Irish and UK television audiences were riveted by a hard-hitting Channel Four documentary at the weekend that revisited the long-ignored massacred at the Ballymurphy estate in West Belfast in 1971.

Back then Ballymurphy was an isolated and intentionally deprived Catholic ghetto that the British Army considered a hotbed of republican activity.

The new documentary, The Ballymurphy Precedent, takes its name from the fact that most if not all of the 11 deaths that happened there were carried out by members of Britain’s Parachute Regiment.

Ballymurphy relatives are campaigning for justice for the victims

Ballymurphy relatives are campaigning for justice for the victims

The army shootings happened less than six months before Bloody Sunday, when the same notorious regiment shot 13 unarmed people dead in Derry’s Bogside, in a day that proved to be pivotal to the Troubles that followed.

But as the new documentary reminds us over three days in 1971 the Paras shot ten people in the West Belfast estate, all of them unarmed and standing on open ground, including a priest, and a mother of eight children. Several of the dead were shot more than once, some were shot several times at close range.

Social media in Ireland and the UK erupted with scorn and anger after the broadcast, with the majority of posters wondering why they had never heard of this story or these victims before?

It turned out there was a good reason for that. The true story got lost in the chaos following the introduction of internment and through the bluntly propagandistic news reports that changed the narrative to blame the victims.

Just as they would do after Bloody Sunday, the British army immediately released false statements describing the victims as gunmen and terrorists. Those statements, despite a mountain of contradictory evidence, have never been retracted.

But the circumstantial evidence that it was indeed was a massacre is horrendous. Daniel Teggart, one of the victims, was shot fourteen times with most of the bullets entering his back execution style as he lay injured on the ground, the documentary tells us.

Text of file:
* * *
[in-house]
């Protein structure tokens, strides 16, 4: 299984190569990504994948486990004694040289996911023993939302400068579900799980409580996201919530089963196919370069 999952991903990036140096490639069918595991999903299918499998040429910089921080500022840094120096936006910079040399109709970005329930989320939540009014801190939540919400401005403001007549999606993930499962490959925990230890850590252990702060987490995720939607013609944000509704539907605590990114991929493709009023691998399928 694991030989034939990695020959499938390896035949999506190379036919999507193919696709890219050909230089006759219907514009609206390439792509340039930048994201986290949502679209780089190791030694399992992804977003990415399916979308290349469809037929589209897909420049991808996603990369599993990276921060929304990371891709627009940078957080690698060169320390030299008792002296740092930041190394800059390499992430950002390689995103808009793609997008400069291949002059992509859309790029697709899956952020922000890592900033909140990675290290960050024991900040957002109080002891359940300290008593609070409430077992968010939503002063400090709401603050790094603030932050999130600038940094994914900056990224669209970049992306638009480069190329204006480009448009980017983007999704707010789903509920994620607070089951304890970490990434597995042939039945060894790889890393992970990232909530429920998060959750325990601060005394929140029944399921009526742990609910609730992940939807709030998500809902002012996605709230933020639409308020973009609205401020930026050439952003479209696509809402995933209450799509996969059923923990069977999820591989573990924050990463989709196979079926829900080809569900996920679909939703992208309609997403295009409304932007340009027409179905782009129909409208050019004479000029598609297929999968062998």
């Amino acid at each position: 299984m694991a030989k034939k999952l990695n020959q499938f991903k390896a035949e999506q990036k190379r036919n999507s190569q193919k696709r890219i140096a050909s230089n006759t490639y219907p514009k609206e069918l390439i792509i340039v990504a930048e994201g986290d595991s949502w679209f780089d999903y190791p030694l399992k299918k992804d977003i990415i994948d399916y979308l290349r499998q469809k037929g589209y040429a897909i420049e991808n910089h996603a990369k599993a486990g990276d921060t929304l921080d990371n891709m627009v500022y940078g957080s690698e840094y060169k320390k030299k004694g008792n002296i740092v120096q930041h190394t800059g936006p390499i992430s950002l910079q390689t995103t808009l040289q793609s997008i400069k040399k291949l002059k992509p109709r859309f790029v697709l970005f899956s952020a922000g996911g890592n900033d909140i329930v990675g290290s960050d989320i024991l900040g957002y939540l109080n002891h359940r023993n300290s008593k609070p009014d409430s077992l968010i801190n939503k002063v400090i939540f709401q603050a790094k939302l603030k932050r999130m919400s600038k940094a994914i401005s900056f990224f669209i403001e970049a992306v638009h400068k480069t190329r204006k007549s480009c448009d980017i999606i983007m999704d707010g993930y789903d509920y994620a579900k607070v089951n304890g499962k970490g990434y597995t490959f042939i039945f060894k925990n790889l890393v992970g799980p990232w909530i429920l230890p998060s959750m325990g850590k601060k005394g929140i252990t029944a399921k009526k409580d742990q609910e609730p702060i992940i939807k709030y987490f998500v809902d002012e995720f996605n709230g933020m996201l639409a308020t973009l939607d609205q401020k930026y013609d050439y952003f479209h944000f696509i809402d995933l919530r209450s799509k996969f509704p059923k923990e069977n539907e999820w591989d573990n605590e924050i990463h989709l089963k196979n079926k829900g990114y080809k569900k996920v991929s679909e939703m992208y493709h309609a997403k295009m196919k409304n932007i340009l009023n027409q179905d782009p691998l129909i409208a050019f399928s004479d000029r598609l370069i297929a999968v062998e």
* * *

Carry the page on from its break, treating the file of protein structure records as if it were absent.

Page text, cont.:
Official autopsy reports reveal that several of the victims were shot in the back as they ran away from the paratrooper's gunfire. Ten of the victims died of their gunshot wounds, and an eleventh victim died of a heart attack after a member of an armed Para patrol shot his gun over his head.

The scale of the massacre was concealed from the public by the wider chaos that accompanied the introduction of internment when 342 were arrested, three were shot dead and 7000 were left homeless as Belfast burned.

The film is called The Ballymurphy Precedent because it reflects on the Paras deadly conduct almost six months before they would fire on innocent people on Bloody Sunday. Would that history changing massacre in Derry have happened if they’d been held to account for what they had done in West Belfast the film asks?

In some ways what happened at Ballymurphy was even worse than Bloody Sunday the new documentary suggests, because it was a sustained attack that unfolded over three days. Given that fact, no one could reasonably claim that the army was caught up in a moment of chaos because their actions were clearly considered and directed.

Following the broadcast the Unionist Irish language activist Linda Ervine posted on Twitter: “Before watching The Ballymurphy Precedent I had no knowledge of what took place all those years ago. A terrible wrong has been done.”

It was the devastation of the families left behind that made the most impact on viewers. After 47 years the rawness of their grief was still completely undiminished. For them, it wasn't a long time ago, it was yesterday, and it was their loved ones, and the gross injustice still rankles.

Joan Connolly went in search of her daughter when all the trouble started, taking shelter from the army gunfire by a gable wall with a group of men.
There she witnessed 20-year-old Noel Phillips get shot and she went immediately to his aid. She was a woman, she believed the army wouldn't shoot her, her family told the filmmakers.

But they did shoot her. A bullet went through her eye and according to local witnesses took “half her face off.” Three more bullets followed and the army let her lie on the ground bleeding to death from 9 P.M. to 3.15 A.M because, as their statements say, “She was already dead.”

Joan Connolly left behind eight young children and one grandchild. Laughably, one soldier said she had carried a pistol, and another said the mother of eight had a rifle and was crawling along on her stomach like a sniper.

No weapons were ever recovered at the scene. The truth is finally being told.

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